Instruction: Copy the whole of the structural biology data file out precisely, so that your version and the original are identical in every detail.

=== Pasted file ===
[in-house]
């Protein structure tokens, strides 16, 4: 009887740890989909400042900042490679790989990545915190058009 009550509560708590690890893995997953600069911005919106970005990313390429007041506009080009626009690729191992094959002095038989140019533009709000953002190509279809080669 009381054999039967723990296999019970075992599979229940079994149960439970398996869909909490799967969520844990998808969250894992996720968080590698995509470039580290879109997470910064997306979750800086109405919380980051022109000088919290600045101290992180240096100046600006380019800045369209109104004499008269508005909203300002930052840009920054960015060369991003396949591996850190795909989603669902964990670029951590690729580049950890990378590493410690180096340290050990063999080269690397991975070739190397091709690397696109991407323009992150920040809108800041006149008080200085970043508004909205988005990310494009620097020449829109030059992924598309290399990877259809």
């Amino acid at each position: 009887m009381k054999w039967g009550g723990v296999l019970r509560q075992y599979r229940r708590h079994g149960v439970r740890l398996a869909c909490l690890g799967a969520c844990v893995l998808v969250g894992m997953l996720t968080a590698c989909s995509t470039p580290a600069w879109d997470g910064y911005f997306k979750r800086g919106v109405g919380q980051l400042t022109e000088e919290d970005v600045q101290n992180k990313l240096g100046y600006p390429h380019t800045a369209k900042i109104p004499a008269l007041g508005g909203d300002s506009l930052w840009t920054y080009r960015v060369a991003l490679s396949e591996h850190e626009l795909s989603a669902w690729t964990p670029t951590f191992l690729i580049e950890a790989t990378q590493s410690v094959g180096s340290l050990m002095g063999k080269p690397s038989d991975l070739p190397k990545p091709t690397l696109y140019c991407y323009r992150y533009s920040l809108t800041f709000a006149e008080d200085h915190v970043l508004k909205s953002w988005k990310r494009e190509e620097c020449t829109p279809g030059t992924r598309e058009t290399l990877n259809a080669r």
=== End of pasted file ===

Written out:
[in-house]
């Protein structure tokens, strides 16, 4: 009887740890989909400042900042490679790989990545915190058009 009550509560708590690890893995997953600069911005919106970005990313390429007041506009080009626009690729191992094959002095038989140019533009709000953002190509279809080669 009381054999039967723990296999019970075992599979229940079994149960439970398996869909909490799967969520844990998808969250894992996720968080590698995509470039580290879109997470910064997306979750800086109405919380980051022109000088919290600045101290992180240096100046600006380019800045369209109104004499008269508005909203300002930052840009920054960015060369991003396949591996850190795909989603669902964990670029951590690729580049950890990378590493410690180096340290050990063999080269690397991975070739190397091709690397696109991407323009992150920040809108800041006149008080200085970043508004909205988005990310494009620097020449829109030059992924598309290399990877259809």
């Amino acid at each position: 009887m009381k054999w039967g009550g723990v296999l019970r509560q075992y599979r229940r708590h079994g149960v439970r740890l398996a869909c909490l690890g799967a969520c844990v893995l998808v969250g894992m997953l996720t968080a590698c989909s995509t470039p580290a600069w879109d997470g910064y911005f997306k979750r800086g919106v109405g919380q980051l400042t022109e000088e919290d970005v600045q101290n992180k990313l240096g100046y600006p390429h380019t800045a369209k900042i109104p004499a008269l007041g508005g909203d300002s506009l930052w840009t920054y080009r960015v060369a991003l490679s396949e591996h850190e626009l795909s989603a669902w690729t964990p670029t951590f191992l690729i580049e950890a790989t990378q590493s410690v094959g180096s340290l050990m002095g063999k080269p690397s038989d991975l070739p190397k990545p091709t690397l696109y140019c991407y323009r992150y533009s920040l809108t800041f709000a006149e008080d200085h915190v970043l508004k909205s953002w988005k990310r494009e190509e620097c020449t829109p279809g030059t992924r598309e058009t290399l990877n259809a080669r």